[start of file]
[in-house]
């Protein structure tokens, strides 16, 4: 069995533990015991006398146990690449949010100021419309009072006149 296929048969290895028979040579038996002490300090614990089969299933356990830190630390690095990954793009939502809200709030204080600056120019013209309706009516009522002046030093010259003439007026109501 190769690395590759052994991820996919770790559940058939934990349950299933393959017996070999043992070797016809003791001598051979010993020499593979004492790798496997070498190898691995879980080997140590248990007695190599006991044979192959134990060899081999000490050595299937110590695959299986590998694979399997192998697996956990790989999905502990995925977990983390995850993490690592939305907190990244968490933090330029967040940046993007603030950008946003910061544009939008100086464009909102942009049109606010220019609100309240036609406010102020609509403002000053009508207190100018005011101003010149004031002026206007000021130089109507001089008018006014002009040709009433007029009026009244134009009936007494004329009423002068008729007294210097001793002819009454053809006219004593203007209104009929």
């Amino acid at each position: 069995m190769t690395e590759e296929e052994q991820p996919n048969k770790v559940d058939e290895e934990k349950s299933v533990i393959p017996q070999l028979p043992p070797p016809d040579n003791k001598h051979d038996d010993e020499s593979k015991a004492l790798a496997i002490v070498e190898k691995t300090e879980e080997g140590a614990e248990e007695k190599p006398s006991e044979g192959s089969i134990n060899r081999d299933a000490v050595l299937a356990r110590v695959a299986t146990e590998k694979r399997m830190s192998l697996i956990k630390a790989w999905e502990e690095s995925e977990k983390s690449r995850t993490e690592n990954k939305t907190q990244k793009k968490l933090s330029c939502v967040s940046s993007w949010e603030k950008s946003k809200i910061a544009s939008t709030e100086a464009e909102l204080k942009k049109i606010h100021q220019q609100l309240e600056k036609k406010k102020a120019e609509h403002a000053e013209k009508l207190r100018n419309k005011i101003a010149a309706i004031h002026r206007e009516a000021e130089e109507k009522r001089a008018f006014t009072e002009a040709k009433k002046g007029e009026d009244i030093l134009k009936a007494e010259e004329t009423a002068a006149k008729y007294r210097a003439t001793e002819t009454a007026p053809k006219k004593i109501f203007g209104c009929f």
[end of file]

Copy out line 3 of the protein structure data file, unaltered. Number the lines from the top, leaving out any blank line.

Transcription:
């Amino acid at each position: 069995m190769t690395e590759e296929e052994q991820p996919n048969k770790v559940d058939e290895e934990k349950s299933v533990i393959p017996q070999l028979p043992p070797p016809d040579n003791k001598h051979d038996d010993e020499s593979k015991a004492l790798a496997i002490v070498e190898k691995t300090e879980e080997g140590a614990e248990e007695k190599p006398s006991e044979g192959s089969i134990n060899r081999d299933a000490v050595l299937a356990r110590v695959a299986t146990e590998k694979r399997m830190s192998l697996i956990k630390a790989w999905e502990e690095s995925e977990k983390s690449r995850t993490e690592n990954k939305t907190q990244k793009k968490l933090s330029c939502v967040s940046s993007w949010e603030k950008s946003k809200i910061a544009s939008t709030e100086a464009e909102l204080k942009k049109i606010h100021q220019q609100l309240e600056k036609k406010k102020a120019e609509h403002a000053e013209k009508l207190r100018n419309k005011i101003a010149a309706i004031h002026r206007e009516a000021e130089e109507k009522r001089a008018f006014t009072e002009a040709k009433k002046g007029e009026d009244i030093l134009k009936a007494e010259e004329t009423a002068a006149k008729y007294r210097a003439t001793e002819t009454a007026p053809k006219k004593i109501f203007g209104c009929f």